When the Elites kick off the this year at the Sabine River, Denny Brauer will also likely be in Texas, but at his new home in Del Rio rather than in the town of Orange. For the first time in over three decades, his Ranger will not be lined up with the other competitors’ boats on opening day. For the first time in that same time span, if there’s a solid flipping bite going on we can safely assume that there will be one more spot available in the final cut.
The tournament world will go on without Denny Brauer, just as it went on when Ken Cook left last year, just as it will go on when Rick Clunn finally decides that the travel is no longer for him. As every great athlete eventually learns, no one is bigger than the sport. Just when we thought no one would top Dr. J’s exploits, we were introduced to a tongue-wagging dunker named Jordan. No sooner was the ink dry on Jordan’s “greatest ever” plaque than along came LeBron. Indeed, we are all witnesses to the fact that “greatest ever” really means “greatest so far.”
Brauer’s not being forced out. The day did not come when Denny couldn’t “rise above the rim.” He won an Elite Series event as recently as 2011, and while he wasn’t necessarily the same world-beater he was in the 80s and 90s, and while he failed to make a top twelve cut in 2012, he’d still made it to Sunday in Elite Series competition eight times in the prior four years.
The Bassmaster Classic appearances may have been bunched more tightly together in the early days, too, but he’d been to two of the last three.
A lifetime ago, Denny Brauer left a solid career as a Nebraska brick mason to guide on newly-opened Truman Reservoir and pursue an uncertain career as a pro angler. He competed in 317 B.A.S.S. events, including 21 Classics. He won 17 times with B.A.S.S., including the 1998 Classic. He was also a dominant force on other trails, including FLW. Spread between those two circuits, his 1998 campaign may just be the best season a bass pro has ever put together. Prior to winning the Classic that year, he won back to back Top 100 events, first on Lake Russell in Georgia, then on the Neuse and Trent Rivers in North Carolina. Three weeks after the Classic, he won the season opener on the Potomac. He was also the FLW AOY that year, finishing in the money in 5 of 7 tournaments on the way to one of four FLW Cup appearances. The title put him on the front of the Wheaties Box and got him onto Late Night With David Letterman, where he taught a semi-coherent Ozzy Osbourne how to flip a jig. When Letterman reminded him of his bricklaying past, Brauer was quick to quip that his host had laid a few bricks over the years, too.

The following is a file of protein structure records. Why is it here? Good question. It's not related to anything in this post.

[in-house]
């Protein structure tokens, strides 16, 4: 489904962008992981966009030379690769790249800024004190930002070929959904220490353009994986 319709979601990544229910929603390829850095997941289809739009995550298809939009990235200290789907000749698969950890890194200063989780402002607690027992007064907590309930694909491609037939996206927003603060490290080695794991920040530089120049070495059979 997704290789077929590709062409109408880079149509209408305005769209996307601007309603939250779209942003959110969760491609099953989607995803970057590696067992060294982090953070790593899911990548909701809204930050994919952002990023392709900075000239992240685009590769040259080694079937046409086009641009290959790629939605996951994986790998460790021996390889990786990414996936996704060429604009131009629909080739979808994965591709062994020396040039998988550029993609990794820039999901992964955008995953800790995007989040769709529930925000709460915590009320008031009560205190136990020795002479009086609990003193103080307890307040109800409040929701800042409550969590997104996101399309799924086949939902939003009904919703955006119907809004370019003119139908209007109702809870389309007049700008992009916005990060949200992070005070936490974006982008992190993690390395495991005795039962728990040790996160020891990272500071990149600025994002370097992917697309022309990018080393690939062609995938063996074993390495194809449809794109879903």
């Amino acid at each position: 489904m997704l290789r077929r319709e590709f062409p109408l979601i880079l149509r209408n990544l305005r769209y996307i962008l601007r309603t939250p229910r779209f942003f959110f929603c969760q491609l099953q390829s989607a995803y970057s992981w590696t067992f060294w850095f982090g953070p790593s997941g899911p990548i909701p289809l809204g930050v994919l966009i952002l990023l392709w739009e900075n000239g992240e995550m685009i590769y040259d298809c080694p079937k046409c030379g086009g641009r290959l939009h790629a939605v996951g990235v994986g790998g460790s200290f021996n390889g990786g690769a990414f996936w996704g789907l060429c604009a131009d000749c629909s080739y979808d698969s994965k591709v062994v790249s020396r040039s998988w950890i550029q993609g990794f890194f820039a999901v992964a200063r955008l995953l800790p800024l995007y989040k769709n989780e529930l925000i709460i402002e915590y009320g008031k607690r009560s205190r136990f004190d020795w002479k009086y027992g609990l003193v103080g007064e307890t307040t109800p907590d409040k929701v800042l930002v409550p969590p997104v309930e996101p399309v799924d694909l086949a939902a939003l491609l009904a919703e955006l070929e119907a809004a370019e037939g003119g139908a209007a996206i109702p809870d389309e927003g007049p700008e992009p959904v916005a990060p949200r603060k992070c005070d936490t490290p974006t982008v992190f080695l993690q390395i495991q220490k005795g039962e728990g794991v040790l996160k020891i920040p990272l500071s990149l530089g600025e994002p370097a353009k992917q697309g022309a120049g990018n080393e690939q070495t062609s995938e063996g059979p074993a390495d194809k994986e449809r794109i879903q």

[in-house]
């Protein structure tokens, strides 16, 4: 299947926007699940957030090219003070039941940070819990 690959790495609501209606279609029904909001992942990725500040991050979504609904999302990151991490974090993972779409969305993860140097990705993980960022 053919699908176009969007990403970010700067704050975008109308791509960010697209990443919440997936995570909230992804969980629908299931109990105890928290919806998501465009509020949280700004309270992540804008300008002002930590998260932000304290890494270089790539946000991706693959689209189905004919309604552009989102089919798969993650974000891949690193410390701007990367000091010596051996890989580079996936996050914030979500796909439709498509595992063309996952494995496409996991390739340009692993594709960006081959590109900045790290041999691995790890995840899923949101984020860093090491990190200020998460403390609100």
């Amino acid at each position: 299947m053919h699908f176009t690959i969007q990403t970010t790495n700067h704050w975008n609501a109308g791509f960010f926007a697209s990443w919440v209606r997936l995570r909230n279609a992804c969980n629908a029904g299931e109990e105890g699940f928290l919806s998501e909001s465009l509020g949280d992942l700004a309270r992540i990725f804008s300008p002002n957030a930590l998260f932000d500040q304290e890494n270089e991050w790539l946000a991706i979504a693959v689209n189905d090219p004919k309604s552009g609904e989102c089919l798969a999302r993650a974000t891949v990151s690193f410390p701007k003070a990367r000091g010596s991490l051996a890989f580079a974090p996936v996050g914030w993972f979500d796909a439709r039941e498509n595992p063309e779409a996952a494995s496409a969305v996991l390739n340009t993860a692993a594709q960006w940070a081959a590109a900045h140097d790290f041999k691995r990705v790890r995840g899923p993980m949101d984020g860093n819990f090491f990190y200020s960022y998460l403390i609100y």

What I remember most about that season, though, is a little anecdote from his Potomac win. His main competition that week came from Indiana’s Ken McIntosh, a solid angler, but one whose career was almost the opposite of Brauer’s. Only 58 career B.A.S.S. events, only two top tens (both runner-up finishes on the Potomac) and zero Classic appearances. He’s been gone from B.A.S.S. competition for a decade.
McIntosh was catching his fish that week split-shotting a centipede in a clear-water area known as Blue Plains. In order to convince the pressured fish to bite he had to use 8- and 10- pound monofilament. When asked if he too was using such light line, Brauer offered up that he wasn’t even sure he owned anything that light. Therein lies the essence of Denny Brauer and the explanation of why he’s important to the history of the sport. While he could use a spinning rod when necessary and earned a fair number of top finishes with tools other than his flipping stick, he was committed to winning and that for him meant sticking with the big rod as long as possible. If you think he wasn’t versatile, you’re sadly mistaken, but you’d also be foolish to think that he truly liked to fish any other way in competition.
I suppose an argument could be made that Tommy Biffle is every bit Brauer’s equal when it comes to pitching and flipping. His resume is stout, too, although he doesn’t have nearly as many wins as Brauer and lacks a Classic title. Additionally, while he too can do a lot of things well on the water, it’s the meat stick that is his favorite. Finally, he remains competitive, having won an Open event in 2011 and an Elite Series tournament in 2010 (notably, not by flipping). But no matter where the two anglers compare in the pantheon of all-time greats, I think it’s reasonably safe to say that they are the last of their breed, anglers who come in determined to win on their terms with no true fear of bombing. In the next generation, I think that Ish Monroe and Kelly Jordon are the two anglers with the win-at-all-costs mentality, although neither seems as committed to a single technique as Brauer or Biffle. Lots of pros talk as if that’s their mentality, but from what I can tell most will bail before they freefall, often dragging their chances of winning into just-get-a-check-territory with them.
When Brauer came up, flippers were the exception, not the norm. Now everybody can do it and do it reasonably well, but it’s my firm belief that because of that we’ll never see another angler come up so closely tied to the technique. We’ll continue to see specialized geniuses – like David Fritts with a crankbait or Aaron Martens with a dropshot – but the days of people coming up with near-blinders on to anything but a single big fish technique are over. That’s the legacy of Denny Brauer: someone who wasn’t afraid to lay a brick, but also wasn’t afraid to win, and did it on his own terms.